Fifty years ago, scientists uncovered a microbe capable of withstanding radiation in canned meat that had been bombarded with gamma rays. Named Deinococcus radiodurans--or "strange berry that withstands radiation" [pictured at right]--the microorganism can survive doses of radiation up to 500 times that which would kill a human. These doses shatter D. radiodurans's DNA--just as they would in a human--but the microbe can repair its broken DNA and spring back to life within hours, depending on the dose. Researchers in France have finally determined how the most durable of extremophiles manages this trick. "We have discovered the mechanism by which a clinically dead cell resurrects back to life," explains Miroslav Radman of INSERM, France's public biomedical research institution. "This extreme radiation resistance is but a by-product of its selection for resistance to desiccation."
Both desiccation and radiation break D. radiodurans's chromosomes into short DNA fragments. Radman and his colleagues blasted the microbe with one megarad of gamma radiation, enough to sterilize food but well below D. radiodurans's resistance threshold. Nevertheless, its chromosomes broke down into short strands of DNA. For the next hour and a half, the cells appeared dead, but by the end of three hours the chromosomes of D. radiodurans were reassembled and fully functioning.
Close observation of this miracle revealed that DNA synthesis was at work, in which each fragment serves as a template and extends itself by removing damaged ends and overlapping with a fragment that matches part of its sequence of nucleotides--all with the help of an enzyme known as PolA. Ultimately this results in single long strands of repaired DNA, as much as 30 times longer than the longest repetitive sequences of D. radiodurans's DNA.
But such single long strands of DNA do little to resurrect the microorganism until the second stage of the newly discovered process kicks in: the simple pairing discovered by Watson and Crick decades ago--adenine (A) bonds with thymine (T), and cytosine (C) bonds with guanine (G). By inserting a special version of the nucleotide thymine that only binds to single strands of DNA--known as 5-bromodeoxyuridine--the researchers could observe as the single strands bonded with complementary strands to form complete chromosomes. "Once the chromosome is functional, the synthesis of all cellular components starts, and the cellular life is back," Radman says.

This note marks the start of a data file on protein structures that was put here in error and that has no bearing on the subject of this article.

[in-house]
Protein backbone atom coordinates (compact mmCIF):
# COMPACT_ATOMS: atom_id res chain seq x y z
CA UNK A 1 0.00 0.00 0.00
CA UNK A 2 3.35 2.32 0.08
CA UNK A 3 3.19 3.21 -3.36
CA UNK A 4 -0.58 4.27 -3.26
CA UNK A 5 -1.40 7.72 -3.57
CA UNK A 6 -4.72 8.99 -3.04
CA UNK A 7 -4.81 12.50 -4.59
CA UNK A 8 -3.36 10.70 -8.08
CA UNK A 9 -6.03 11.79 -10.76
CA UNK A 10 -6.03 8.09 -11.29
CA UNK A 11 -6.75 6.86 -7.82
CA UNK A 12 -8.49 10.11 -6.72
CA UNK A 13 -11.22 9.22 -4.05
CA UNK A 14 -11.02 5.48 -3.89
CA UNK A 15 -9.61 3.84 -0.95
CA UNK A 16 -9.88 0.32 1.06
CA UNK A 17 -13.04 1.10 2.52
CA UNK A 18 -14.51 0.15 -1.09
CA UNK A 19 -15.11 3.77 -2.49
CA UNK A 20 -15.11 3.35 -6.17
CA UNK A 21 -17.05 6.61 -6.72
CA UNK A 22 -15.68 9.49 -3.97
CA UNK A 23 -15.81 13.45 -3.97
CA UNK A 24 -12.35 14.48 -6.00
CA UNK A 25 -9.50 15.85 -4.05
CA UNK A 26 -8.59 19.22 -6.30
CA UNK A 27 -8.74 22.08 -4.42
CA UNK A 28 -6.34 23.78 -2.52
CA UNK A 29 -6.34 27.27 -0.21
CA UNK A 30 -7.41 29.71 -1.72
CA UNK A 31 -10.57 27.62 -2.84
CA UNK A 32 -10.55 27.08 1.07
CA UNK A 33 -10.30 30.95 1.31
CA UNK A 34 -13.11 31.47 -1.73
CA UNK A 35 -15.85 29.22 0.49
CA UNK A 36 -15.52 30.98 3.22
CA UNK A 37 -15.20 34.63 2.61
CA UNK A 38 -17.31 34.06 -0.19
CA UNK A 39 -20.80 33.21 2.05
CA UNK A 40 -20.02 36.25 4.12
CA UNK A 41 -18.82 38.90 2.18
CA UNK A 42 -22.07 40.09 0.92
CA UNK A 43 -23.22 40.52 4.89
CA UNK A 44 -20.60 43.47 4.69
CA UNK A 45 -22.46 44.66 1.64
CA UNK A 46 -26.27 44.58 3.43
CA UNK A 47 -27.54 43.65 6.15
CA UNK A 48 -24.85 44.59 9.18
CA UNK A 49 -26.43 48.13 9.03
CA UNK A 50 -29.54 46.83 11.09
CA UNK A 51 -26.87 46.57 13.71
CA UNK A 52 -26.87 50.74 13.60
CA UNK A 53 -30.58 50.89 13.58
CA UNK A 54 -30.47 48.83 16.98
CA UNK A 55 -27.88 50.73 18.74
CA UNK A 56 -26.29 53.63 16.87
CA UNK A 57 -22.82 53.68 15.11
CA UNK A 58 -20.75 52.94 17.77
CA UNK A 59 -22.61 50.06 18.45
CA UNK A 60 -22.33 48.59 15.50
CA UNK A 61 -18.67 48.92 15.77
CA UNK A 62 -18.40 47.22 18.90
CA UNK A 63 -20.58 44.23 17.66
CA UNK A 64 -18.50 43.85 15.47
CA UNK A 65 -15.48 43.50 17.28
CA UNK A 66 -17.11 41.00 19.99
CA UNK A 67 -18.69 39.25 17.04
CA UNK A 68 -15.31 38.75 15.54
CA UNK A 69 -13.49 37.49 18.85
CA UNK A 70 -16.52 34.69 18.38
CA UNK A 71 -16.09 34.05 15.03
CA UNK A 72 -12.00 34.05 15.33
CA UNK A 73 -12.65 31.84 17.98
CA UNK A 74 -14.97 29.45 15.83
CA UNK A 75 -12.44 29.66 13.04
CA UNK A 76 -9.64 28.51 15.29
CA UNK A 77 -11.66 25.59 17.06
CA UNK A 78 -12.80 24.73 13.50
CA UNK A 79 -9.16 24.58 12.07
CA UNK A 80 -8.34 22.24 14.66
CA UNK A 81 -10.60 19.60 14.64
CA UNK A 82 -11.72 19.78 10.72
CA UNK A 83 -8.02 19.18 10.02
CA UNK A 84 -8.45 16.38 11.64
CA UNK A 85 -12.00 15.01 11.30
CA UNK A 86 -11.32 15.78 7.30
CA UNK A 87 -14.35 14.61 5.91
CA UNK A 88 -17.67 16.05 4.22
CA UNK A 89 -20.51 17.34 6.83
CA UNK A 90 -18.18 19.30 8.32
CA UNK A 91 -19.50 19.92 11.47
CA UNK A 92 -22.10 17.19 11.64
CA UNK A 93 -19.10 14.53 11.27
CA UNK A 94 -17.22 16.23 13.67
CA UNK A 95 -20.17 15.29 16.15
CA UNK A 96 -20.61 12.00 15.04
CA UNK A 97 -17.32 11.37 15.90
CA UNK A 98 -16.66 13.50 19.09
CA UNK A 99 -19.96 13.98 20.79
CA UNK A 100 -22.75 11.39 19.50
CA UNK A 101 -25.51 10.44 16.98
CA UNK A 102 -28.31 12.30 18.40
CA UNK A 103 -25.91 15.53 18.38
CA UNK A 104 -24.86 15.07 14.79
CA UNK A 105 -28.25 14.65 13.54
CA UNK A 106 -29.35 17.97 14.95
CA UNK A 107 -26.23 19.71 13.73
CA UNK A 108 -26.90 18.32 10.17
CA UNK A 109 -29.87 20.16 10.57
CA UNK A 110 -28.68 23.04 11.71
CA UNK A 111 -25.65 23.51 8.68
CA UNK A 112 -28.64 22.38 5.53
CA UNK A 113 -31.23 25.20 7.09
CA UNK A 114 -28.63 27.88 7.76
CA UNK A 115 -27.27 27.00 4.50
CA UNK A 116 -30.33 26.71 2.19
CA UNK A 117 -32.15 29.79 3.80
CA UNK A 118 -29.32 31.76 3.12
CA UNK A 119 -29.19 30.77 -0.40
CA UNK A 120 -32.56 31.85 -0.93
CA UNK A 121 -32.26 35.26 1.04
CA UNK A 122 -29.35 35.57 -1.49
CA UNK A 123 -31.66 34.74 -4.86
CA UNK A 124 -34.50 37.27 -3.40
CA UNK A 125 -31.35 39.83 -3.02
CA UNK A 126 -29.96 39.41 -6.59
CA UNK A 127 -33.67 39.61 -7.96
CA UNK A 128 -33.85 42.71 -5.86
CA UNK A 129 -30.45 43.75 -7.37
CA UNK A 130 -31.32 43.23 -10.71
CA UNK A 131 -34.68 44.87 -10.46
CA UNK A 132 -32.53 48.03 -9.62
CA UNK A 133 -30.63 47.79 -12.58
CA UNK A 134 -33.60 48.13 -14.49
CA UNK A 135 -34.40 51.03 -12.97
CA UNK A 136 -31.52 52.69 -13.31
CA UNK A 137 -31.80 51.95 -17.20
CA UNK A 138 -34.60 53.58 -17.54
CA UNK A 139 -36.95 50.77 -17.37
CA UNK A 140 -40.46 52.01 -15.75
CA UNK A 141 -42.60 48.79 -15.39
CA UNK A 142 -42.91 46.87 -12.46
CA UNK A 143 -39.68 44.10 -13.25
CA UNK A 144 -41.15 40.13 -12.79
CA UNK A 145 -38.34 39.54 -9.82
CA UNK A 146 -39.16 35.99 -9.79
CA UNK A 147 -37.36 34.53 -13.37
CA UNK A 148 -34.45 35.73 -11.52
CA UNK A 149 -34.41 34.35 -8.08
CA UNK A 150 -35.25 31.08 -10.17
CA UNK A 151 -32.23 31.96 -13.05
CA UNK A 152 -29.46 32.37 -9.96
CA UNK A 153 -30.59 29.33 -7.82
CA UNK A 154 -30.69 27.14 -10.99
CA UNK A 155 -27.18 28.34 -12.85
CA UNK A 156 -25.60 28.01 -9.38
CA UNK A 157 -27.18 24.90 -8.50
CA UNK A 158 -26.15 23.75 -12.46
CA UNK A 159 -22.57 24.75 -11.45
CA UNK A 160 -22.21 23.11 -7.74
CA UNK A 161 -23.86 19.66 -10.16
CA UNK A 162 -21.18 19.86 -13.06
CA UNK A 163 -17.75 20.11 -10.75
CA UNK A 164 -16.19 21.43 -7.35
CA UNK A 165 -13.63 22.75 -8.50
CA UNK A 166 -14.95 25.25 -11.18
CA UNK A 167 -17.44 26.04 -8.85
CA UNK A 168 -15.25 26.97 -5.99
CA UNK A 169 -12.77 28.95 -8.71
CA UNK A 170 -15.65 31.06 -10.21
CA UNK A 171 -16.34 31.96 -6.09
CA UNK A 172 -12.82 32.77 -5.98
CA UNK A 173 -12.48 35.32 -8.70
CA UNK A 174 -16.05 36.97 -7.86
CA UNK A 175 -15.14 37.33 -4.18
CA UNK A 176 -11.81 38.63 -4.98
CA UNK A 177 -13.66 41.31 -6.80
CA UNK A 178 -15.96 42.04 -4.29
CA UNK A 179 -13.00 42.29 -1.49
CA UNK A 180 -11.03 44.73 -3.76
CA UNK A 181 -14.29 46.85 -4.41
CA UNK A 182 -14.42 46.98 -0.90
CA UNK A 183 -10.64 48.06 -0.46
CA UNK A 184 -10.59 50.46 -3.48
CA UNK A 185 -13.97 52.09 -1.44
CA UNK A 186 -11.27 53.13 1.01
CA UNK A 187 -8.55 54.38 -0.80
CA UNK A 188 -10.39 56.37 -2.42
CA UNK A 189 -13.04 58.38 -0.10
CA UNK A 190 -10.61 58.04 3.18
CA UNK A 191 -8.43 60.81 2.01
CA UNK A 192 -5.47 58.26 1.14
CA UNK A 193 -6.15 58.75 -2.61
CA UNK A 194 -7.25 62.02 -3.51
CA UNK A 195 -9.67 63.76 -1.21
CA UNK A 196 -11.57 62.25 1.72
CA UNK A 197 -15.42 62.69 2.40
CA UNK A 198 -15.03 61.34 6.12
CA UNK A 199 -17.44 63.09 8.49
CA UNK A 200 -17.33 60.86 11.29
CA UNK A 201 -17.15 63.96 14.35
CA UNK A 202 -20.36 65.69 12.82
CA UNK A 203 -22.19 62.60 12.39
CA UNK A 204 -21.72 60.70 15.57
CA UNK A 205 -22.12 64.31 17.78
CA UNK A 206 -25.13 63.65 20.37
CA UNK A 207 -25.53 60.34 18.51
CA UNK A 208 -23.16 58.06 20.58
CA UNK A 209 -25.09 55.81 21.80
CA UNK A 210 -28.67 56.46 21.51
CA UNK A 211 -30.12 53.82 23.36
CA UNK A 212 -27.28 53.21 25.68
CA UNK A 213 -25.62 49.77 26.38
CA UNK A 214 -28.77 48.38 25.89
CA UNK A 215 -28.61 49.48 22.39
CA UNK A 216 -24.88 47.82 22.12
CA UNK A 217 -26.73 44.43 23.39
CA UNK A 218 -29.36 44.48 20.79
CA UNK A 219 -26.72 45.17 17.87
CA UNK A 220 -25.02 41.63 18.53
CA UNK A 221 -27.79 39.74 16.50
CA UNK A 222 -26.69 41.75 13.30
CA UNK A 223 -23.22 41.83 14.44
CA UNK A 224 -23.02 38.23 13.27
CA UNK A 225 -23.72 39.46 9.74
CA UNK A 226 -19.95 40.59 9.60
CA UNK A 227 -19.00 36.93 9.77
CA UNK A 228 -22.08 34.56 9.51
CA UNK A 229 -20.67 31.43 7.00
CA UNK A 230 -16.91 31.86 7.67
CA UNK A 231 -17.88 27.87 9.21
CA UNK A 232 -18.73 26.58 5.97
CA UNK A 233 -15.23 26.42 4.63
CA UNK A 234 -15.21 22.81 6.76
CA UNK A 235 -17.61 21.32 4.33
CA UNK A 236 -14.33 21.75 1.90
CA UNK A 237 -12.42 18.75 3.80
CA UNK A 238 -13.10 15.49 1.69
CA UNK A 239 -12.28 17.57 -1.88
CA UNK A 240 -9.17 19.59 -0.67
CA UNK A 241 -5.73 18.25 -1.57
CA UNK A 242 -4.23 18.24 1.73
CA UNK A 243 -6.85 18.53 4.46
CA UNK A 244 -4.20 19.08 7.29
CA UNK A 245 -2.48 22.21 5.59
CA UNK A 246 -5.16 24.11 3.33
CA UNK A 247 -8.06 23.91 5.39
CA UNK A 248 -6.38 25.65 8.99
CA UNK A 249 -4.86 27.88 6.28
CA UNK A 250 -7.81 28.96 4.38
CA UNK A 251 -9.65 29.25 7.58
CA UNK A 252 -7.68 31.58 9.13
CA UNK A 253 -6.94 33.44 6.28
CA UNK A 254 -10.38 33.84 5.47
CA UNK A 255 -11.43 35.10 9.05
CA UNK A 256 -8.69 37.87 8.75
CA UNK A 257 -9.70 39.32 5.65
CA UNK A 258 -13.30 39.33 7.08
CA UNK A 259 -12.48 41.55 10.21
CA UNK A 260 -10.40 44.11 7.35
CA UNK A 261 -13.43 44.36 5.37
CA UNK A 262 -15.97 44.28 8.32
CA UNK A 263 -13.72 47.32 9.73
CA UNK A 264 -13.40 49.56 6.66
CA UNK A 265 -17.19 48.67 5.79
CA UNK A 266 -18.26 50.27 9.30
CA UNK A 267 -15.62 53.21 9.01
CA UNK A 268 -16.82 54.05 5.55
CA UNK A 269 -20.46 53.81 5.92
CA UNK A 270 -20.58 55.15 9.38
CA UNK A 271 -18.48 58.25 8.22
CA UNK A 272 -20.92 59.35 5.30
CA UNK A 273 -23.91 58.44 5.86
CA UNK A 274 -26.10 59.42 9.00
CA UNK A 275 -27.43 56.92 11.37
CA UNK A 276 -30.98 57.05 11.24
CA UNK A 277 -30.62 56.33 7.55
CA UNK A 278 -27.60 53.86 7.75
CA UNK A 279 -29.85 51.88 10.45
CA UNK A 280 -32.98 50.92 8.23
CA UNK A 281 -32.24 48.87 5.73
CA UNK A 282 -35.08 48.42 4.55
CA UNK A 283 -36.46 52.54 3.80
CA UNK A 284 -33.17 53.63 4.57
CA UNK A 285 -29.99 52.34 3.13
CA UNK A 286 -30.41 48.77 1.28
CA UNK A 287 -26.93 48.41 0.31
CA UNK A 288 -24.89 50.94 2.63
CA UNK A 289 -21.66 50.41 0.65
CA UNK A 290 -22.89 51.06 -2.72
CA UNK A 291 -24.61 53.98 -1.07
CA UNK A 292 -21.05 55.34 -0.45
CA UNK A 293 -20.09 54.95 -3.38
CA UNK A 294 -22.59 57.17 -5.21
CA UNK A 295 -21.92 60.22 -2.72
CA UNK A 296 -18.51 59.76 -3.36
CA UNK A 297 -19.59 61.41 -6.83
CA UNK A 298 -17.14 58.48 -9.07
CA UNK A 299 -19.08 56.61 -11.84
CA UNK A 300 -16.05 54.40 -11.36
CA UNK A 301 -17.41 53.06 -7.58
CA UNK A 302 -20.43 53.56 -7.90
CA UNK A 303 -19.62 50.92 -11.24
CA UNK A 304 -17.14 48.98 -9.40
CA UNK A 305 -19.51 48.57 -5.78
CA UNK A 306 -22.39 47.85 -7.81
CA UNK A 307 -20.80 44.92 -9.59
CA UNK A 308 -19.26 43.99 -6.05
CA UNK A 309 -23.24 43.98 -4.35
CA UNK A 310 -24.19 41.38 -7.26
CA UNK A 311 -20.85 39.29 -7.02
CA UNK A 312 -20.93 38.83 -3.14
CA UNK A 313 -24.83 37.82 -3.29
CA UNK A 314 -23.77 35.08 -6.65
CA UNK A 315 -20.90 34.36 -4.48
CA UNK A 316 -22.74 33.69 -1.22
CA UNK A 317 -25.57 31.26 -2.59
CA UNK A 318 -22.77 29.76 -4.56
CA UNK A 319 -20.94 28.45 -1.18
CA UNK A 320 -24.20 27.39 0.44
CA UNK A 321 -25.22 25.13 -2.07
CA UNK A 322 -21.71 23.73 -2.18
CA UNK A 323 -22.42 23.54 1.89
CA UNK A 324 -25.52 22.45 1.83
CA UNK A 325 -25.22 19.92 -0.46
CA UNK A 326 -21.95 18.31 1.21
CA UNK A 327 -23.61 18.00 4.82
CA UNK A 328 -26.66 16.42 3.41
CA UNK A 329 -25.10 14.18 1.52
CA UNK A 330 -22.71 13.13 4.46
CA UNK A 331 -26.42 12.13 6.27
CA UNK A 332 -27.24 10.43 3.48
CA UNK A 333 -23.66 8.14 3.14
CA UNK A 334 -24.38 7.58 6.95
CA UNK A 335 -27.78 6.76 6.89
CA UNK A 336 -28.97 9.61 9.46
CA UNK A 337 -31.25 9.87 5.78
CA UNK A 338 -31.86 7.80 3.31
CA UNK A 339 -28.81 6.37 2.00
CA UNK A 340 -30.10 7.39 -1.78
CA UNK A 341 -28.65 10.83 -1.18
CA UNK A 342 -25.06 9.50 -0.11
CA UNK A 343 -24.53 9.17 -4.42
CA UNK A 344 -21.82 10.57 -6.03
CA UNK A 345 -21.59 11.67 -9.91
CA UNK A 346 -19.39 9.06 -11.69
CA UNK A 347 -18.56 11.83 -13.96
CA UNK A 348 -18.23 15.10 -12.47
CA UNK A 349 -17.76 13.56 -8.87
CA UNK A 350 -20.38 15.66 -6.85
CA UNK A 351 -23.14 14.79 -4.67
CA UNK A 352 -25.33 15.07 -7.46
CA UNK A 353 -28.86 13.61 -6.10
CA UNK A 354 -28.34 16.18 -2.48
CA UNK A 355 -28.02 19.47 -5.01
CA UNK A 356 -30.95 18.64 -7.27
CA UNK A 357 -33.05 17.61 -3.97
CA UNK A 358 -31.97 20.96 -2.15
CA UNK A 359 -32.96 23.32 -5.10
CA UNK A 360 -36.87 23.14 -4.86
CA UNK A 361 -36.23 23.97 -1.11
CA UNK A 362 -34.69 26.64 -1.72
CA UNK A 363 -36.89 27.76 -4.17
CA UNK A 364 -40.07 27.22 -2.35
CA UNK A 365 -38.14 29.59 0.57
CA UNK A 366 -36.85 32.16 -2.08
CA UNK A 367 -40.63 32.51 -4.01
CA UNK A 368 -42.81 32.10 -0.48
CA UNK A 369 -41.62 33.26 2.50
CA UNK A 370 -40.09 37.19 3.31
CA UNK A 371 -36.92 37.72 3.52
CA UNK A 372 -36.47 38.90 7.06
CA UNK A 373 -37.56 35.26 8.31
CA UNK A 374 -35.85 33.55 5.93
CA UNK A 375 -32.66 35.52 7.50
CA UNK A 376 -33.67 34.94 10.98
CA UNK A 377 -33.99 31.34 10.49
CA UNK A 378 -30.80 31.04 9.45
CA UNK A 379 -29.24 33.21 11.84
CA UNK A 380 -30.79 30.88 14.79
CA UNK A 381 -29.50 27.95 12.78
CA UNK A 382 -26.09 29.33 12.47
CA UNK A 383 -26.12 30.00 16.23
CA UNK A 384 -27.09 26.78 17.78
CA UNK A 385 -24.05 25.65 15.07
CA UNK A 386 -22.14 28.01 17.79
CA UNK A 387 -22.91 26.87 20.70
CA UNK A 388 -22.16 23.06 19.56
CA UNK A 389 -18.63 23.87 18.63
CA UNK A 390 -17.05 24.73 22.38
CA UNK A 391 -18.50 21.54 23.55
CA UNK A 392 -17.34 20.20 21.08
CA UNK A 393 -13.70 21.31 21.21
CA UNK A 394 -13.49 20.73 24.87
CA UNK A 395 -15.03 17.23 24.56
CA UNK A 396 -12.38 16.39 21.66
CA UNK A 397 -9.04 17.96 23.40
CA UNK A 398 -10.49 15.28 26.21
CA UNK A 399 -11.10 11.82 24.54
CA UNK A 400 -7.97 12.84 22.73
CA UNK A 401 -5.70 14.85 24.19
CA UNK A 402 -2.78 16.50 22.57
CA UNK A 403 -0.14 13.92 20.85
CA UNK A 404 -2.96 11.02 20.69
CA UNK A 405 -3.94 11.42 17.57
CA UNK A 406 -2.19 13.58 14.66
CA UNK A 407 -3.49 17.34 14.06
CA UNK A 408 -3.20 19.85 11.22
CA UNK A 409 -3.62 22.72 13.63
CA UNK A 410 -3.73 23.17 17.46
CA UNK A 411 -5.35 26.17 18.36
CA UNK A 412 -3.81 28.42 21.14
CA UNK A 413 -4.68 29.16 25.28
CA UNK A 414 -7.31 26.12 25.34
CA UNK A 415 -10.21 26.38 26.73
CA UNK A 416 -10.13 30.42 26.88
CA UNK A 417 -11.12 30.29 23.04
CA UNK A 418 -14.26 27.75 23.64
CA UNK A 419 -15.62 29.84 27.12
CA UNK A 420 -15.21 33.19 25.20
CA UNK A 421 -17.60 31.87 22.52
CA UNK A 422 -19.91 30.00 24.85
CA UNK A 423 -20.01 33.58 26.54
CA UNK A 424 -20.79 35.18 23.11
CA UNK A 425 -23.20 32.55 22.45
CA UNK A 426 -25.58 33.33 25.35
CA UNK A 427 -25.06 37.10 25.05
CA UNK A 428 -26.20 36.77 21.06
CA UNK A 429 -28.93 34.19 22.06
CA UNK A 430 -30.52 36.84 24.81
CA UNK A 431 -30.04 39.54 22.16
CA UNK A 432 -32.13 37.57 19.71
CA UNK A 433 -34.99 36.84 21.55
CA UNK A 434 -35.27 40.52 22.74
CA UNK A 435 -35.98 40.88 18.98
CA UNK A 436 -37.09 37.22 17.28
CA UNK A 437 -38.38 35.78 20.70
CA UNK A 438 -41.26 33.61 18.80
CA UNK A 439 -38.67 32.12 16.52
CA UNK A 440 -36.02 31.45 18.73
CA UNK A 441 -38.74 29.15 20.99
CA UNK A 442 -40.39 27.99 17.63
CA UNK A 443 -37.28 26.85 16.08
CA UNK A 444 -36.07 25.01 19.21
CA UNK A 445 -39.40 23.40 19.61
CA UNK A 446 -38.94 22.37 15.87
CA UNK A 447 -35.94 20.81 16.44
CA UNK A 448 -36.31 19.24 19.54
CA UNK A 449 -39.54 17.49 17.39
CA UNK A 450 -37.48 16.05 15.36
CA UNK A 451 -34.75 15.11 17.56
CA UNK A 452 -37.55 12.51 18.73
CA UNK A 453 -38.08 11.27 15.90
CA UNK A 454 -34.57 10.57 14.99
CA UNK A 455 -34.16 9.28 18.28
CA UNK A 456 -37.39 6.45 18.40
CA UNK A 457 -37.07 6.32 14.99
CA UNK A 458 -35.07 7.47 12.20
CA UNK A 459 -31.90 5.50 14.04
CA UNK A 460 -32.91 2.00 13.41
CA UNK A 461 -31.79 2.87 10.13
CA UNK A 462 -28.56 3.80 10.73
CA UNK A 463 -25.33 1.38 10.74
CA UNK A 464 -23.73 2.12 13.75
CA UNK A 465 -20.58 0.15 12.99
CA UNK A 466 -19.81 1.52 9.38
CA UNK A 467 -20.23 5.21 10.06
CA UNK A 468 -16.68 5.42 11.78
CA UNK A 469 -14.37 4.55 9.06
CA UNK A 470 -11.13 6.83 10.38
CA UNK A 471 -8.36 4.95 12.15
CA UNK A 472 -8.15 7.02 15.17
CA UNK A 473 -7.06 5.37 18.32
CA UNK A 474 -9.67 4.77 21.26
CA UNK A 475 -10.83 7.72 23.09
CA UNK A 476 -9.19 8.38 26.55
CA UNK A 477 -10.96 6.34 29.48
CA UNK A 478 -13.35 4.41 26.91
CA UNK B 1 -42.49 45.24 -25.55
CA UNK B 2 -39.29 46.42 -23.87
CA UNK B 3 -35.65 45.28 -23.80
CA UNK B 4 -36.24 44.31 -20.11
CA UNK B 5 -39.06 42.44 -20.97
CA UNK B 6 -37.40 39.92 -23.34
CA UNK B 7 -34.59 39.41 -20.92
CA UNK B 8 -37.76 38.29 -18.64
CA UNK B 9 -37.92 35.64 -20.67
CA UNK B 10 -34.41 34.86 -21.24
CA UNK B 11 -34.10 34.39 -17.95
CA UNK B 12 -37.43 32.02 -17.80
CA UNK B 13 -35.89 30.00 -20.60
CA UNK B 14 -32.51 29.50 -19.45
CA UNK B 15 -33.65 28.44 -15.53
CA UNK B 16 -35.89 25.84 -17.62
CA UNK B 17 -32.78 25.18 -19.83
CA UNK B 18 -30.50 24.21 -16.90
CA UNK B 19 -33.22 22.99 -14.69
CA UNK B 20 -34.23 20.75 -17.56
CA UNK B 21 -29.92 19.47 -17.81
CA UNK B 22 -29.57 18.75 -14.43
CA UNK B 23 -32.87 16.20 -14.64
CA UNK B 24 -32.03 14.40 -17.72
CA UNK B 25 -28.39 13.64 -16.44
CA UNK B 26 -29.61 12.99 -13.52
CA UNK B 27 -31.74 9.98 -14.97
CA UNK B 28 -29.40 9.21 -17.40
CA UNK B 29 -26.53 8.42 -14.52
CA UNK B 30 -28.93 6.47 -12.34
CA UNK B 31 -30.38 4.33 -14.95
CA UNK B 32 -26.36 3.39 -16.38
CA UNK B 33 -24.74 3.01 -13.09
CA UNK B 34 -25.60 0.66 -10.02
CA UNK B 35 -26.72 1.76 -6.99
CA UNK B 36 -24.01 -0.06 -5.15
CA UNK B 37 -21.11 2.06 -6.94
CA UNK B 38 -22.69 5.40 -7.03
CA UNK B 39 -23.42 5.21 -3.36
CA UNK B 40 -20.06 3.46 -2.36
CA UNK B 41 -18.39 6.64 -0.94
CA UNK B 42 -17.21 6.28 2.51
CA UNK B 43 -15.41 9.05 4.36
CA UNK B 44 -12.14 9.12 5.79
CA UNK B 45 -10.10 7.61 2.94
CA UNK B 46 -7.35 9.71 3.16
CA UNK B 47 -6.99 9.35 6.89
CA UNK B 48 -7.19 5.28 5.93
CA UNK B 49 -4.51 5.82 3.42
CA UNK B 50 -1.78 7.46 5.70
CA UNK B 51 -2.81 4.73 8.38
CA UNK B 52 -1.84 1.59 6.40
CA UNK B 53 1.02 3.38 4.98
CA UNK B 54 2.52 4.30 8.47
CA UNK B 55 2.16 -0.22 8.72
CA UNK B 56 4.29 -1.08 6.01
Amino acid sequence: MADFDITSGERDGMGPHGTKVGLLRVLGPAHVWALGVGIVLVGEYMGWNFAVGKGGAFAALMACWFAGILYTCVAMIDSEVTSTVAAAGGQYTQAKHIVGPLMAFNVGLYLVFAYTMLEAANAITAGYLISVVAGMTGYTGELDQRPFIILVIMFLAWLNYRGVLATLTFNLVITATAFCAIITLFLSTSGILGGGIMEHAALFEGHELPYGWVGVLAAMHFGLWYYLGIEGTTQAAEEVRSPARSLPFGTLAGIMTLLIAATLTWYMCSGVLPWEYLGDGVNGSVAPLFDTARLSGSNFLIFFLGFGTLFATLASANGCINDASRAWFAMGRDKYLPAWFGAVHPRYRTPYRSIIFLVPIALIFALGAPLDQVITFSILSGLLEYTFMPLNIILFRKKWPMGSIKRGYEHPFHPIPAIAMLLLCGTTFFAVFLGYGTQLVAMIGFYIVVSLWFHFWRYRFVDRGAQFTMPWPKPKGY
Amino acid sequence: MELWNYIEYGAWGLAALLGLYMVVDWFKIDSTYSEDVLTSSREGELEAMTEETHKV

The process--dubbed extended synthesis-dependent strand annealing--solves the mystery of how D. radiodurans survives radiation and repairs the damage it causes, according to the paper presenting the result published online in Nature on September 28. It also shows that the plucky microbug actually synthesizes DNA faster during such recovery than during its own normal replication. But it does not solve the mystery of how common enzymes, such as PolA, work so much better in D. radiodurans than in other microorganisms that radiation kills for good, notes Michael Daly of the Uniformed Services University of the Health Sciences.
Regardless, scientists are now closer to understanding the remarkable strength of this "strange berry" and perhaps putting it to work. "Because Deinococcus can survive death, I like to dream that it can teach us how to resurrect dead neurons," Radman says. "Plus, I would send [it] to seed life on sterile planets--directed panspermia." A big role may await this tiny extremophile.